Congressional District # 06
WPSC MANITOWOC MGPEPA ID# WIN000509949
Last Updated: May, 2012
The WPSC Manitowoc former MGP site is located southeast of the Manitowoc River in Manitowoc, Wisconsin. Manufactured Gas Plants (MGPs) were industrial facilities that produced gas from coal, oil, and other feedstocks. The Manitowoc site totals about 5 acres in size, with about 4 acres on land and about 1.2 acres of potentially contaminated sediment found in an adjacent stretch of the river.
The Manitowoc site is located in an historically industrial area of the city. The majority of the site is currently occupied by actively used commercial buildings and asphalt parking lots. Residential, commercial, and industrial-use properties are also found in the vicinity.
MGPs were industrial facilities that produced gas from coal, oil, and other feedstocks. MGPs started operating in the U.S. in the early 1800s, typically in urban areas where gas was needed for lighting, cooking, and heating. Operation records are not complete, but the Manitowoc gas plant seems to have been operated from before 1900 to about 1947. Two gas production methods were used at the MGP facilities: coal carbonization and carbureted water gas. Both processes produced waste and by-products such as tars, purifier waste, oils, sludges, and acidic waste. Disposal of waste and spills and leaks often resulted in contaminated soil and groundwater. MGPs were often located near waterbodies and sediment contamination is also common.
Wisconsin Public Service Corporation (WPSC), an operating utility company, is a potentially responsible party for several former MGPs located throughout Wisconsin, including the Manitowoc site. WPSC is addressing six of its former MGP sites under the Superfund alternative site approach.
The WPSC Marinette former MGP site is being addressed through potentially responsible party (PRP) actions under state and federal oversight.
Threats and Contaminants
Soil, groundwater and sediment at former MGPs are often contaminated. At the Manitowoc site soil cleanup was conducted on the most contaminated areas. However, soil at the site still contains residuals of polynuclear aromatic hydrocarbons (PAHs); volatile organic compounds (VOCs), especially a group of VOCs called benzene, toluene, ethylbenzene, and xylene (BTEX); and cyanide. Groundwater flows generally from beneath the site towards the Manitowoc River. Groundwater contamination includes PAHs; cyanide; naphthalene; benzo(a)pyrene; trimethylbenzene; and BTEX. Free product (DNAPL) is routinely found in an area near the southwest corner of one of the buildings. Sediment in the nearby Manitowoc River contains PAHs and BTEX, and shows evidence of odor, sheen and/or tar associated with MGP waste. Visible sheens have been observed in surface water near the site.
People could be exposed to MGP wastes at the Manitowoc site by dermal contact with contaminated soil or river sediment or by drinking contaminated groundwater. Benthic (bottom-dwelling) organisms could be exposed to sediment contaminants in the river. Exposure to the MGP contaminants could cause toxic health effects. However, exposure to MGP wastes is limited by the asphalt parking lots and commercial buildings covering the remains of the contaminated soil and because drinking water is supplied by the city.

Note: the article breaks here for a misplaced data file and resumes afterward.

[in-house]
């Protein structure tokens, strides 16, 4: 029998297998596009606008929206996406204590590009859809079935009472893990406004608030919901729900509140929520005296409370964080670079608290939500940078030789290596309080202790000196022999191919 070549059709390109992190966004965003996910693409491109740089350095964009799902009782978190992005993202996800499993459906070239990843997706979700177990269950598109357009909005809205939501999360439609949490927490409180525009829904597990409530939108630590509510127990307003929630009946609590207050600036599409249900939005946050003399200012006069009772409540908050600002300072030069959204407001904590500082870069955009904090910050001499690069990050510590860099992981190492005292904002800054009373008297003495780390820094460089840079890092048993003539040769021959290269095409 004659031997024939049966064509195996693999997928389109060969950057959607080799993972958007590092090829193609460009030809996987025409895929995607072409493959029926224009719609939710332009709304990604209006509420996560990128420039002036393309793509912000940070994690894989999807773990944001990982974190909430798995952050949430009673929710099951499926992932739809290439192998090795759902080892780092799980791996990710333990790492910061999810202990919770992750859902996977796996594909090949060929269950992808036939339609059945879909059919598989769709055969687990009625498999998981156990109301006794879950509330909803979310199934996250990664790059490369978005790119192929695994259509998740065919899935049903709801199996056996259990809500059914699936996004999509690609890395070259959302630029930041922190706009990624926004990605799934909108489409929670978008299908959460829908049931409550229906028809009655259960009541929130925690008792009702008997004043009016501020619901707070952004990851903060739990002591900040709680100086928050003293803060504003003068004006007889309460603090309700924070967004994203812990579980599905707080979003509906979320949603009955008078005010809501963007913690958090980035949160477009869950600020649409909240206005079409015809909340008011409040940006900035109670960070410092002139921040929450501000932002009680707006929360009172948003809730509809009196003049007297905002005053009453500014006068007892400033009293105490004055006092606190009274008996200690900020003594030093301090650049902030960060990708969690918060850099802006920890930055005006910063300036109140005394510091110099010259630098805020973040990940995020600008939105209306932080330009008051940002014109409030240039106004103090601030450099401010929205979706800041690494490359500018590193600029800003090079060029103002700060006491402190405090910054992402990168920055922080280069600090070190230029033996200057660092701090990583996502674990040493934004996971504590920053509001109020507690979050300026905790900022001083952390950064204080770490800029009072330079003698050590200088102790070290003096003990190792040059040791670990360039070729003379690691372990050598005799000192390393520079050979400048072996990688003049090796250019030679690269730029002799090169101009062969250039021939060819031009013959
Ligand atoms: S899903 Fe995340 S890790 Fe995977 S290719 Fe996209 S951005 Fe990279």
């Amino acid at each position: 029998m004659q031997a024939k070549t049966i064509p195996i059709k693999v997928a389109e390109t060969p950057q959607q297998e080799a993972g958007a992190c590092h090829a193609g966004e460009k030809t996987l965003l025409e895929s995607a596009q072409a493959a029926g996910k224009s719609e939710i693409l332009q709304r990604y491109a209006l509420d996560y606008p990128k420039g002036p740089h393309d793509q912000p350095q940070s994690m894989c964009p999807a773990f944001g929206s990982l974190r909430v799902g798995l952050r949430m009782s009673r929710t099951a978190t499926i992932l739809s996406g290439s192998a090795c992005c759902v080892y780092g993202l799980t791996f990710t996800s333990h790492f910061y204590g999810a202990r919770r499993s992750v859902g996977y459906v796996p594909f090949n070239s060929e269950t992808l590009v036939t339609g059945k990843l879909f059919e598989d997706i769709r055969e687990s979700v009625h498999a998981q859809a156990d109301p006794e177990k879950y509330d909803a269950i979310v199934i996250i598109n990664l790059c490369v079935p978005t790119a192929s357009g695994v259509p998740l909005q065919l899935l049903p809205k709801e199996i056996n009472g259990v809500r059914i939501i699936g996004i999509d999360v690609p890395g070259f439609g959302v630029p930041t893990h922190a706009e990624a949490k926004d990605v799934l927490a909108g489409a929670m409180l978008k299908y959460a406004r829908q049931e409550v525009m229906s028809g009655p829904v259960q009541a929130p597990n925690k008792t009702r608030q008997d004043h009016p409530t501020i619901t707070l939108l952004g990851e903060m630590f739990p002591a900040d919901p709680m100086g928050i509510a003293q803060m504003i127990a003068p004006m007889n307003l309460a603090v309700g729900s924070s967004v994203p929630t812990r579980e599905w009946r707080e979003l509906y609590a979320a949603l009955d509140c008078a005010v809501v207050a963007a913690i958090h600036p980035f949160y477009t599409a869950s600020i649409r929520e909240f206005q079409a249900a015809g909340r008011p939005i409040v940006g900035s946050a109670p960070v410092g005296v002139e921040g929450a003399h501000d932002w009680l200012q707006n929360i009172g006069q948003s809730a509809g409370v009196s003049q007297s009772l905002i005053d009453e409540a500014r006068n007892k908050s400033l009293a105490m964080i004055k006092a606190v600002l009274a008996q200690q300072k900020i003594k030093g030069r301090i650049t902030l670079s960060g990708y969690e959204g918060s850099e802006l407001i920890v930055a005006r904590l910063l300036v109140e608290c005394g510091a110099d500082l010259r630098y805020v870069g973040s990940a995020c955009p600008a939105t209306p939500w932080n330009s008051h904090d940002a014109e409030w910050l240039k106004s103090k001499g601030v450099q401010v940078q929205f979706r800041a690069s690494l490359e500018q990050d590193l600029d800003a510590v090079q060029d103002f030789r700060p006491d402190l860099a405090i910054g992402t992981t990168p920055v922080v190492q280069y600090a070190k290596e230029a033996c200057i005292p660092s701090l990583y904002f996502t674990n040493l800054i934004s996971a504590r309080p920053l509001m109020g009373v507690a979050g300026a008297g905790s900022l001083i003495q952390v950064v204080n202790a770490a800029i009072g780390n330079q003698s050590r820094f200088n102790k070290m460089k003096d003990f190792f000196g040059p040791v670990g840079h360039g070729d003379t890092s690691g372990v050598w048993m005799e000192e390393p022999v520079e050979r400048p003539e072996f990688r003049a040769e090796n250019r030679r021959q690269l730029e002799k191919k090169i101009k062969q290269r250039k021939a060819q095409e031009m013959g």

WPSC and EPA entered a settlement agreement in May 2006 to address site conditions at six former MGP sites in Wisconsin, including the Manitowoc site. Under the agreement, WPSC has agreed to conduct remedial investigations and feasibility studies at the former MGP sites. Because the six sites have similar conditions and contaminants, and WPSC is a potentially responsible party (PRP) for each, the agreement allows a streamlined approach to site investigation and remedy development. Some benefits of the agreement include the use of multi-site documents, a mechanism to review the adequacy of past work, and scheduling flexibility to address the worst problems first.
Under the state program various investigations of the Manitowoc site have occurred since 1988. Some upland cleanup occured between 1992 to 1994 when highly contaminated soil between the WPSC building and the Manitowoc River was excavated and removed from the site or treated in place by stabilization. Routine groundwater monitoring occurs annually. In 1997 a single extraction well and treatment system were installed to address the free product (DNAPL) found in groundwater.
Additional investigation of remaining contamination will occur under the enforcement agreement with EPA. Field sampling to delineate the remaining contamination at the old MGP site and in the Manitowoc River began in 2008 and will continue through late 2012.
ContactsRemedial Project Manager, U.S. EPA
margaret gielniewski (email@example.com)